Monday, June 25, 2018

Phonetic symbol system fails under 35 USC 101

The outcome of In re Wang:

The invention claimed in the ’680 application relates
to “[a] phonetic symbol system formed by phonetic symbols
using letters of [the] English alphabet.” ’680 application,
Abstract, Appx. 18. The specification distinguishes
the claimed invention from existing phonetic symbol
systems that use diacritic marks and symbols that are not
letters. Id., Appx. 19. Embodiments described in the ’680
application map letters to sounds. Id., Appx. 21–30. For
example, “a” represents the “a” sound in “about,” while “e”
represents the “e” sound in “bed” and “aa” the “a” sound in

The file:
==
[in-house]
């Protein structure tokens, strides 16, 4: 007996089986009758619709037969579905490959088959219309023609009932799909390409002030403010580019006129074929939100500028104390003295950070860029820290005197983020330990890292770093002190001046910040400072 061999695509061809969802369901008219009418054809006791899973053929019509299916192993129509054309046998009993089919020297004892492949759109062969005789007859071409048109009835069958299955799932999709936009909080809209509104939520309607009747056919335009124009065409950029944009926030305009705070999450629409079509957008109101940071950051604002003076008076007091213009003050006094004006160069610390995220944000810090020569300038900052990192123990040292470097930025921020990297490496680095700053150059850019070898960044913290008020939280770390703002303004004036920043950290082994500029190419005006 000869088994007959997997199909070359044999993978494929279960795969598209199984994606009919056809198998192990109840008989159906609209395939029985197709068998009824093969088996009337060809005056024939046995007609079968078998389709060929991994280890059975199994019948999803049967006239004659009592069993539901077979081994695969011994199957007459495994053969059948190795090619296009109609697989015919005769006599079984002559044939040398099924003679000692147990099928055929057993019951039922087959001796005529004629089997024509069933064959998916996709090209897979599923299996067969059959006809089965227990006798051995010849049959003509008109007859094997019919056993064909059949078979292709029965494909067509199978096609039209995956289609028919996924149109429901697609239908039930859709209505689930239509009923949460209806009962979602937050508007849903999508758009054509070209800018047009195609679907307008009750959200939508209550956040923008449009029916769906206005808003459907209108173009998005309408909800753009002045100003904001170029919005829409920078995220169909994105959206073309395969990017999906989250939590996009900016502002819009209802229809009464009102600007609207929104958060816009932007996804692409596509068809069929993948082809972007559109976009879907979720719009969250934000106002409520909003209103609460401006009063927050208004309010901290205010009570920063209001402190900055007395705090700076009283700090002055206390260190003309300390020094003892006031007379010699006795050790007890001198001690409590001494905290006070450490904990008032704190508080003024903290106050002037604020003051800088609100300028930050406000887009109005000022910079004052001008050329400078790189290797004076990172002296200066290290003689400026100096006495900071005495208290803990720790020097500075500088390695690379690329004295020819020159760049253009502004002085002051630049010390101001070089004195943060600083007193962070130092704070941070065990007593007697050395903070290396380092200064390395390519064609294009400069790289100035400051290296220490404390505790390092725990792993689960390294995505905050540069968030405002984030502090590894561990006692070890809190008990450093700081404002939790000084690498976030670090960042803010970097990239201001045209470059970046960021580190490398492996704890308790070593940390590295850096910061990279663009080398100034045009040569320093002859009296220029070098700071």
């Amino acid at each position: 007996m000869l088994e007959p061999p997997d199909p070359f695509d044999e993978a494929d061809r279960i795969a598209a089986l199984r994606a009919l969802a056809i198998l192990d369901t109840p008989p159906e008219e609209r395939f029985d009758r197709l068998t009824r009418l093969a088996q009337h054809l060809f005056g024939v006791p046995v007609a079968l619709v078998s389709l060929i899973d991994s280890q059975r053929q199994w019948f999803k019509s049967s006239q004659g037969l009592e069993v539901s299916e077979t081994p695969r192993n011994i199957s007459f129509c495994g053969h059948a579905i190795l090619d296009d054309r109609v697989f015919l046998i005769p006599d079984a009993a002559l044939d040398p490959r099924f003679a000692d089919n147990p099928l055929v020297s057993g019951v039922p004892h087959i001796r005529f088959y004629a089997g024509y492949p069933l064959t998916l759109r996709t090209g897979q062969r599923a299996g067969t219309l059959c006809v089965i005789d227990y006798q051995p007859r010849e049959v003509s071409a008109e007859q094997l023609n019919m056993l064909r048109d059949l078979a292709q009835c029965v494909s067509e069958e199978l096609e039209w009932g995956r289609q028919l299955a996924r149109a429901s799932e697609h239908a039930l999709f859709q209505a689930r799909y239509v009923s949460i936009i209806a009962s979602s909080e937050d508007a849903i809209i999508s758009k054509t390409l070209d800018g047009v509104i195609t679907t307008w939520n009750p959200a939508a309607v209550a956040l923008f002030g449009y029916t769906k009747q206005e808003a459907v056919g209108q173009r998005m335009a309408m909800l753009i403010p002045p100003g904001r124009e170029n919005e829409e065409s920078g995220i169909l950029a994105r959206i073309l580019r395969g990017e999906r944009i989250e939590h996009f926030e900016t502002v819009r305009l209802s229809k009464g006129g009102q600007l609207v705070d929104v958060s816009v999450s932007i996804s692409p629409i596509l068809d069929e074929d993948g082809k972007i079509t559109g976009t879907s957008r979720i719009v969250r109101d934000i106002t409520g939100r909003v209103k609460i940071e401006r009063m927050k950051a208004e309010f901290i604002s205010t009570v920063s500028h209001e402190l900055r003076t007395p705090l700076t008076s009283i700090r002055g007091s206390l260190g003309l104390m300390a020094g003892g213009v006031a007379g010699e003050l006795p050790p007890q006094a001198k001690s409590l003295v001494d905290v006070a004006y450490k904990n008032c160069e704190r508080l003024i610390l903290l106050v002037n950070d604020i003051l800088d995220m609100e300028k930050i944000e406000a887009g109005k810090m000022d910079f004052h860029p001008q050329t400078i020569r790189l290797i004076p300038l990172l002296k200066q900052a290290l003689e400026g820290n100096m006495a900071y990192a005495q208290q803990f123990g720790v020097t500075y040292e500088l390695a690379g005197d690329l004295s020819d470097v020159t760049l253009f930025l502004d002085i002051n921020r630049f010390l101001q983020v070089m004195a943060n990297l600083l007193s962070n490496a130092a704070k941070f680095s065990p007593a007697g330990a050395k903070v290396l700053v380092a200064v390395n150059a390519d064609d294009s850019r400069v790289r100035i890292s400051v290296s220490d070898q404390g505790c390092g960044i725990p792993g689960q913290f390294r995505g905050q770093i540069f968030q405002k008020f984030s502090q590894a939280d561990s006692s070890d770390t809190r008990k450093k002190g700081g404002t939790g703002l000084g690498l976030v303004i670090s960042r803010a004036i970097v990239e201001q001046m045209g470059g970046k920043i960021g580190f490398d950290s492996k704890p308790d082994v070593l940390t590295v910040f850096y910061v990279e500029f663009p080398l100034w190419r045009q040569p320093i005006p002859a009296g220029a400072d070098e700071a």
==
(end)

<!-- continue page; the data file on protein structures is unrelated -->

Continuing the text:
“father.” Id., Appx. 21. Claim 1 is illustrative of the
claimed invention.


Because, as explained below, we
agree with the Board that the application claims on
appeal are directed to non-statutory subject matter, we
affirm the Board’s decision. We do not reach the remaining
issues decided by the Board.

No additional inventive concept was found:

Finally, where, as here, claims of a patent application
recite an abstract idea, the question becomes whether
they contain “additional features” that embody an “inventive
concept,” so as to nevertheless make them patenteligible.
Alice Corp. Pty. Ltd v. CLS Bank Int’l, 134 S. Ct.
2347, 2357 (2014) (quoting Mayo Collaborative Servs. v.
Prometheus Labs., Inc., 132 S. Ct. 1289, 1294, 1297
(2012)). The application claims on appeal, however,
contain no “additional features” of any kind embodying an
inventive concept. The claims merely encompass strings
of English letters representing sounds. In short, there is
no inventive concept that rescues them from patent


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